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4/18/2021 9:59:29 PM
Posted: 3/8/2015 10:14:38 PM EDT
New York Times





NAHA, Japan — Once a sleepy, sun-soaked backwater, this air base on the southern island of Okinawa has become the forefront of a dangerous test of wills between two of Asia’s largest powers,
At least once every day, Japanese F-15 fighter jets roar down the runway, scrambling to intercept foreign aircraft, mostly from China.The Japanese pilots say they usually face lumbering
reconnaissance planes that cruise along the edge of Japanese-claimed airspace before turning home. But sometimes — exactly how often is classified — they face nimbler Chinese fighter jets
in knuckle-whitening tests of piloting skills, and self-control.“Intercepting fighters is always more nerve-racking,” said Lt. Col. Hiroyuki Uemura, squadron commander of the approximately
20 F-15 fighters stationed here at Naha Air Base. “We hold our ground, but we don’t provoke.”

The high-velocity encounters over the East China Sea have made the skies above these strategic waters some of the tensest in the region, unnerving Pentagon planners concerned that
a slip-up could cause a war with the potential to drag in the United States. Japan’s refusal to back down over months of consistent challenges also represents a rare display of military spine
by this long-dovish nation, and one that underscores just how far the rise of China and its forceful campaign to control nearby seas has pushed Japan out of its pacifist shell.

Under its nationalistic prime minister, Shinzo Abe, Japan has embarked on the most sweeping overhaul of its defense posture in recent memory. Not only has Mr. Abe reversed a
decade-long decline in military spending as part of what he calls “proactive pacifism,” but his government is also rewriting laws to lift restrictions on Japan’s armed forces, which
are already taking a more active role as far afield as the Gulf of Aden. It was, in fact, a speech by Mr. Abe that included tough statements on the Islamic State and an aid package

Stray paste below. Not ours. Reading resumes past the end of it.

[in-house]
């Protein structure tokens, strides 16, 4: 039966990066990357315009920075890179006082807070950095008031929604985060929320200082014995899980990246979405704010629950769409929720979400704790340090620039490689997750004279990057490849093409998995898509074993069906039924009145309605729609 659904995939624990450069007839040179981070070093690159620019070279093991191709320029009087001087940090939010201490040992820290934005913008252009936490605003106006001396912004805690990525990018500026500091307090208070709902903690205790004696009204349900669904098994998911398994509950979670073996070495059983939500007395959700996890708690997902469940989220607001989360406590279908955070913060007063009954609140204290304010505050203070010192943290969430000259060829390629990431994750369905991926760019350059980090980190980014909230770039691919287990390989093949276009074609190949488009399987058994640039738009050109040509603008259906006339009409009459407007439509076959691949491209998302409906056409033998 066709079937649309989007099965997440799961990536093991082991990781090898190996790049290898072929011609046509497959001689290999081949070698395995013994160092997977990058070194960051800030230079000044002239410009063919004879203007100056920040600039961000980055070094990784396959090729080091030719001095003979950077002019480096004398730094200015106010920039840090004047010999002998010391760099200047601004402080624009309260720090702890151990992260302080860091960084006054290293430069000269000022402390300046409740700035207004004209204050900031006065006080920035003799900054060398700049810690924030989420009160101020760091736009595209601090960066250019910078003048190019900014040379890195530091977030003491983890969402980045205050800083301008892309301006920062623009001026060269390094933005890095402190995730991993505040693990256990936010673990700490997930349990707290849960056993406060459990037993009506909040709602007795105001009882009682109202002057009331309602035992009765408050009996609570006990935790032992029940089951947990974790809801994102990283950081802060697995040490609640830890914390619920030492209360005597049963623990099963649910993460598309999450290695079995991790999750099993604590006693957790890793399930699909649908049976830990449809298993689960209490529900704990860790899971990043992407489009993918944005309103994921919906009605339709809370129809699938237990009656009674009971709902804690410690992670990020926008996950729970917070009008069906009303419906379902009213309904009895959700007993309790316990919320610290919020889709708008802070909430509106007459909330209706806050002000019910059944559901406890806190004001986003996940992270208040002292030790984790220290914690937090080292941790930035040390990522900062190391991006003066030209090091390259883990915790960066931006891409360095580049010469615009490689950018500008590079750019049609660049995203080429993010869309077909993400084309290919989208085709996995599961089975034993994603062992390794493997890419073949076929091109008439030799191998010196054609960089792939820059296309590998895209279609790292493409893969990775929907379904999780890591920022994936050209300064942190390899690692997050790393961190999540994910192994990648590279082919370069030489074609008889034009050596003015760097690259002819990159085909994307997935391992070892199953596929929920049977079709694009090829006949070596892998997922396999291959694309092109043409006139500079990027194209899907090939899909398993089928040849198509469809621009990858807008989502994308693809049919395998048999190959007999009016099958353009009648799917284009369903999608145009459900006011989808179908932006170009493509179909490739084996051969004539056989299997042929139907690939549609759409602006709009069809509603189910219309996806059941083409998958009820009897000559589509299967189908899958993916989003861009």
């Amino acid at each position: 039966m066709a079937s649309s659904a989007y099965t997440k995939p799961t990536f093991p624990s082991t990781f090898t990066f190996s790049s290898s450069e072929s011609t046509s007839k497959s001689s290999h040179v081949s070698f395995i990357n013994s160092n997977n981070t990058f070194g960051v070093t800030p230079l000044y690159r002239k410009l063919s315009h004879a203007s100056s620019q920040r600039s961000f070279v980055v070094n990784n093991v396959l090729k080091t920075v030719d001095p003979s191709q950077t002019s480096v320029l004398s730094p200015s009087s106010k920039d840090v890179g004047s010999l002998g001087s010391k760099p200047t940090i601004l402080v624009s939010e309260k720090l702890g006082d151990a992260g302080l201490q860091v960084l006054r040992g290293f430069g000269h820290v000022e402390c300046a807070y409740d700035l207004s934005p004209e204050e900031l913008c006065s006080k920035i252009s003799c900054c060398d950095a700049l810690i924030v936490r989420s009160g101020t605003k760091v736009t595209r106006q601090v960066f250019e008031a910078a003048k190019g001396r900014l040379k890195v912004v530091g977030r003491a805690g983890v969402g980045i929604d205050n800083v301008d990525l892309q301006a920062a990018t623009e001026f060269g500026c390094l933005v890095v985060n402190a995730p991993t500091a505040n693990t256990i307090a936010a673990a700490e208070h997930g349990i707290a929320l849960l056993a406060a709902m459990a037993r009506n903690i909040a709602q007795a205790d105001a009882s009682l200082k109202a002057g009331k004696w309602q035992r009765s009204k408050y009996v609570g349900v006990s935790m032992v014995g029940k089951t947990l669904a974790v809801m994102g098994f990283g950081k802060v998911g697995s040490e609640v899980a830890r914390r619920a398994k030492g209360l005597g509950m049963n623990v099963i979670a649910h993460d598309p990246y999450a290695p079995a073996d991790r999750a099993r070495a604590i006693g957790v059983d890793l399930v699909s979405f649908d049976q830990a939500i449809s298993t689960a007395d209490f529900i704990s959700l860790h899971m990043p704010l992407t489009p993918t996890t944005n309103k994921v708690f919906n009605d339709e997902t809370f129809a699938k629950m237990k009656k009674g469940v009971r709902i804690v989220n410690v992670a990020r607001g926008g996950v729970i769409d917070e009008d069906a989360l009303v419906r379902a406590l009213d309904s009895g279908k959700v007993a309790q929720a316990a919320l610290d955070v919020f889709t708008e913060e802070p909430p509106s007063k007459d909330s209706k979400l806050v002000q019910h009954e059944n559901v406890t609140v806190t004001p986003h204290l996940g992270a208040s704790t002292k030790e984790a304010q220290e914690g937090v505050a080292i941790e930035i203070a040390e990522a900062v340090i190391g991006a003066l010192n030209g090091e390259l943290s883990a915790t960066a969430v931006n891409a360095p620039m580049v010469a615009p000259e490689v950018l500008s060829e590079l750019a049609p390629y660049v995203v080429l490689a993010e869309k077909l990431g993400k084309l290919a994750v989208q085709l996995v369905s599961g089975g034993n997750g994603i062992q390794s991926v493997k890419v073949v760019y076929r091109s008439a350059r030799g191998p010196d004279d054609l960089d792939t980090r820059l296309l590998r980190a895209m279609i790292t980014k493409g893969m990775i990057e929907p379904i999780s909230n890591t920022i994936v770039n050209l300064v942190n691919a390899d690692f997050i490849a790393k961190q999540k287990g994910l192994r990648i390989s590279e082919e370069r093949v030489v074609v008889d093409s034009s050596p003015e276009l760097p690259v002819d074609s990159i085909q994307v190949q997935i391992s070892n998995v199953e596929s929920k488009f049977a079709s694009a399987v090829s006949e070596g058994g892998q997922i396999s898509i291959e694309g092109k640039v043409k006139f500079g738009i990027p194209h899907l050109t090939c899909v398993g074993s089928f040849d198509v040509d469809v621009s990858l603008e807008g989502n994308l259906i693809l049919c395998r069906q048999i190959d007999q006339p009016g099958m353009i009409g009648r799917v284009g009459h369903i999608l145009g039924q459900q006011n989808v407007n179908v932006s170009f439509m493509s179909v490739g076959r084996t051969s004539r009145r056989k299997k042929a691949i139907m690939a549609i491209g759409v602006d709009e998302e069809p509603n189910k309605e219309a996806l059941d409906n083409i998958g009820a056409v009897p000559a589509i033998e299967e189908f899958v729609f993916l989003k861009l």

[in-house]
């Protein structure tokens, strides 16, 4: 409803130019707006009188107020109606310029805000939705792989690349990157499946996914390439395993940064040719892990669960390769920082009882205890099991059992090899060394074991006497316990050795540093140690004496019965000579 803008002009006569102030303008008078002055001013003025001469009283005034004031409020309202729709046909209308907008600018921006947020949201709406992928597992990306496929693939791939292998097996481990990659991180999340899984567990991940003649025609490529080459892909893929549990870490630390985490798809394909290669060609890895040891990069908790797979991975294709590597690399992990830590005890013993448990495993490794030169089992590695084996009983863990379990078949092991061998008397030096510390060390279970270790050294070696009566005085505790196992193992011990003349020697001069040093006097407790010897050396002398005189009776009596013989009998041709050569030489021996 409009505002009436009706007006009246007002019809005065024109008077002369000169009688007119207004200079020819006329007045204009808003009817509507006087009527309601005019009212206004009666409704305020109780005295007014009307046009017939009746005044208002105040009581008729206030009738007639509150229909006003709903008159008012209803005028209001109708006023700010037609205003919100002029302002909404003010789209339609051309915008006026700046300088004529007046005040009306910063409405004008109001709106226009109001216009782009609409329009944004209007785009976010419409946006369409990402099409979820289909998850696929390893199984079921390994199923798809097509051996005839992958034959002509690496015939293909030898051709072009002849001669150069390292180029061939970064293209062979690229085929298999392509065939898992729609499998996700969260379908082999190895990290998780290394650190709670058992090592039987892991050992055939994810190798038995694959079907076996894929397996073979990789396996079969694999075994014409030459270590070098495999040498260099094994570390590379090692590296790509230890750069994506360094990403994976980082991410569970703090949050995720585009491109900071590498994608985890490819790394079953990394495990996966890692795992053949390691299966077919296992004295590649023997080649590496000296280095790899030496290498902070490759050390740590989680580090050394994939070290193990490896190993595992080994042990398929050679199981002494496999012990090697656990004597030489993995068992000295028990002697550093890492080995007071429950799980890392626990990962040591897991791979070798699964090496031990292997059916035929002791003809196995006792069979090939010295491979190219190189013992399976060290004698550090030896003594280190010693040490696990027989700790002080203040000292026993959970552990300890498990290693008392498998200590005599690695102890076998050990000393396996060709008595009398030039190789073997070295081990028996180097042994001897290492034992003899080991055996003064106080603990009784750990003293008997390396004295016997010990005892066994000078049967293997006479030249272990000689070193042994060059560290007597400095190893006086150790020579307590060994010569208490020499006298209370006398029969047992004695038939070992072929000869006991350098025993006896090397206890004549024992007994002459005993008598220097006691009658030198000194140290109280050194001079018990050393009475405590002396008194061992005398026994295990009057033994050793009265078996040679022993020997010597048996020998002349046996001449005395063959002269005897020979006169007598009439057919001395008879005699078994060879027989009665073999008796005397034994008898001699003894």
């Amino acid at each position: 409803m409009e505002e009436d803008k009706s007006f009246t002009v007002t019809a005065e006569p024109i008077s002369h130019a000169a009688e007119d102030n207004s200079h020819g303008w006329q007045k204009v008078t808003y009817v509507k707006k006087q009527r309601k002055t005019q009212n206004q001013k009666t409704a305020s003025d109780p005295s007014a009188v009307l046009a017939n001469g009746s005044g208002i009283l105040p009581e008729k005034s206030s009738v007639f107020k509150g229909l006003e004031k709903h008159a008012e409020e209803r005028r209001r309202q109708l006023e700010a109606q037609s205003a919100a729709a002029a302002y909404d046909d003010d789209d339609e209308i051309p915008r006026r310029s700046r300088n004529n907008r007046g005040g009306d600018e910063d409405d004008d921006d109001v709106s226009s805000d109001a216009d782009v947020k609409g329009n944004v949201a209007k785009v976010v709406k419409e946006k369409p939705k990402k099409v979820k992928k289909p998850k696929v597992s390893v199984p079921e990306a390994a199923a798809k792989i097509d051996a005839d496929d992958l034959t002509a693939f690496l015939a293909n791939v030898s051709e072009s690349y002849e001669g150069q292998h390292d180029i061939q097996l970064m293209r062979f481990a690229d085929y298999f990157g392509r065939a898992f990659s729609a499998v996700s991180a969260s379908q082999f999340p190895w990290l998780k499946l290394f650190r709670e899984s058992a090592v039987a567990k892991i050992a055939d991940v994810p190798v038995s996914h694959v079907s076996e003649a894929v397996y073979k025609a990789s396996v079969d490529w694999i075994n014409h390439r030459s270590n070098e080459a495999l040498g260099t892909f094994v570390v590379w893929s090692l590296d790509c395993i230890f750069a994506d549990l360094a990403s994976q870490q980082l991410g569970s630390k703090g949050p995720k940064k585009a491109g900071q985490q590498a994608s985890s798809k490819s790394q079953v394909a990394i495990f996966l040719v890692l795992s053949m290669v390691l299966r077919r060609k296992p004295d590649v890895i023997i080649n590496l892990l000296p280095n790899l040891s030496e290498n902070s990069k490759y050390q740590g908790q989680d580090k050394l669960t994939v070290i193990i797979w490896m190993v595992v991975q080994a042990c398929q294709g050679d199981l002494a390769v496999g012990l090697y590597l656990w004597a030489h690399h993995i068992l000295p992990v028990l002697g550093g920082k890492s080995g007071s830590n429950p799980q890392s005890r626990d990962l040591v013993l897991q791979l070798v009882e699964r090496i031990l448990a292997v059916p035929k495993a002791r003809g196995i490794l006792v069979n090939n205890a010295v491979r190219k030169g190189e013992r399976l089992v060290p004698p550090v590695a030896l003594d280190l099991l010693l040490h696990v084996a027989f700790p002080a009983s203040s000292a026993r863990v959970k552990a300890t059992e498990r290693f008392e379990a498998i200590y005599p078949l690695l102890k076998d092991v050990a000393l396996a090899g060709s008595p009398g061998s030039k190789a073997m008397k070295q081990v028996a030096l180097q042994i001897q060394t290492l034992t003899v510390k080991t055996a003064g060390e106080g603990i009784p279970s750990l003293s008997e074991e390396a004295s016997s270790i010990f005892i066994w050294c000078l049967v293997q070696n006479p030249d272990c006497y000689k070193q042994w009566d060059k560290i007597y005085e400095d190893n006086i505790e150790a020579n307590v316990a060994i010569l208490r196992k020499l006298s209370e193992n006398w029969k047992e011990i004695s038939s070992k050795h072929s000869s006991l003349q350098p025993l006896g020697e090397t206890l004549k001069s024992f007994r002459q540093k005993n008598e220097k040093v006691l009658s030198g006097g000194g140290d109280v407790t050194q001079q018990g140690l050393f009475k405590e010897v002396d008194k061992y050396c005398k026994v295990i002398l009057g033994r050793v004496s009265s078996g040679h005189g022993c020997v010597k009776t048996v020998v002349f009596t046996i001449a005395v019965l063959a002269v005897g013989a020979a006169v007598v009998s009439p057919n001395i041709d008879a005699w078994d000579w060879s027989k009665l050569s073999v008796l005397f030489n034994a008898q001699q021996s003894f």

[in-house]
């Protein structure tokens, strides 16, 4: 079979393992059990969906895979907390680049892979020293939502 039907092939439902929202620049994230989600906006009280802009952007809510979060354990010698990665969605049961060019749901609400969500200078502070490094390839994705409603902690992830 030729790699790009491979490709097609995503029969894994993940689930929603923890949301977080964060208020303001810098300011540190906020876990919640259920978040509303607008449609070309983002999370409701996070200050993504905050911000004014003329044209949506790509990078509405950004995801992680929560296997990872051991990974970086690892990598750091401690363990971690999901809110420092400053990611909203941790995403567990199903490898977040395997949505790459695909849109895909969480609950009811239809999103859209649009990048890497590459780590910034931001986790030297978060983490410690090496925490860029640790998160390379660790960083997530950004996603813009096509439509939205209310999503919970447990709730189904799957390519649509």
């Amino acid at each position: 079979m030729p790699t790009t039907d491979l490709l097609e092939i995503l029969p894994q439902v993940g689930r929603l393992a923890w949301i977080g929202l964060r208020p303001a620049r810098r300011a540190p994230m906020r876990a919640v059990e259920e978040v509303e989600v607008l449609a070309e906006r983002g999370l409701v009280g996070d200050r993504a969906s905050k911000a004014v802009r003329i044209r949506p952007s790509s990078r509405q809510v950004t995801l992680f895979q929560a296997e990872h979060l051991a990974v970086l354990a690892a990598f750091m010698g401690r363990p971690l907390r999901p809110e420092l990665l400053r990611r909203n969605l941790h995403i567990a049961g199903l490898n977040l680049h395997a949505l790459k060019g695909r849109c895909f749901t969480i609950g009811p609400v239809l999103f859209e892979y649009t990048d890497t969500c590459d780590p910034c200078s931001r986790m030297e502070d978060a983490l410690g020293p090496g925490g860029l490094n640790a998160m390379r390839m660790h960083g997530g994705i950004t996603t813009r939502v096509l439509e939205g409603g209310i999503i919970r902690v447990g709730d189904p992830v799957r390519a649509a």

to fight extremism that the militants cited as the reason they beheaded two Japanese hostages in January. Videos showing the men’s bodies, posted online, gained Mr. Abe
some traction for his notion that Japan must be more prepared to take on those who mean it harm.

At the heart of Mr. Abe’s strategy is a drive to create a more public profile for Japan’s military, the Self-Defense Forces, which have been strictly limited to defending the Japanese
homeland since their creation in 1954, and which for decades afterward were barely acknowledged by a public leery of anything resembling Japan’s World War II era militarism.
Although Mr. Abe still does not have enough public support for his long-stated goal of constitutional changes to permit Japan a full-fledged military, he is pushing Japan’s purely
defensive armed forces into an unfamiliar role as the standard-bearer of a more assertive foreign policy, and a deterrent against a modernizing Chinese military.

Japan is saying, ‘Uh-oh, maybe with a rising China we have to start thinking differently,’ ” said Sheila A. Smith, senior fellow for Japan studies at the Council on Foreign Relations in
Washington. “For the first time since World War II, Japan is finding itself on the front line. And for the first time, it has to ask itself, what does an independent defense plan look like.

Rebuilt after Japan’s defeat in 1945 at the encouragement of the United States, the country’s technologically advanced military took a secondary role to American forces,
helping patrol strategic sea lanes in the face of a Cold War-era Soviet threat. The Self-Defense Forces’ role has expanded over the decades — Japan sent 1,000 noncombat
support troops to Iraq in 2004, its biggest overseas deployment since World War II — even though the country still bars itself from possessing offensive weapons like cruise missiles
considered necessary to launch full-blown attacks.

With a quarter of a million uniformed personnel, Japan has slowly built up a military larger than that of other midlevel powers like France or Israel, though still far smaller than the
2.3 million-strong People’s Liberation Army in China.


(More at above link)
Link Posted: 3/8/2015 10:18:19 PM EDT
All that for oil.
Link Posted: 3/8/2015 10:22:17 PM EDT
Don't make us come back.

Link Posted: 3/8/2015 10:26:15 PM EDT
China would be wise not to wake a sleeping dragon.
Link Posted: 3/8/2015 10:40:17 PM EDT
I believe that Japan spends only 1% of GDP on Defence.
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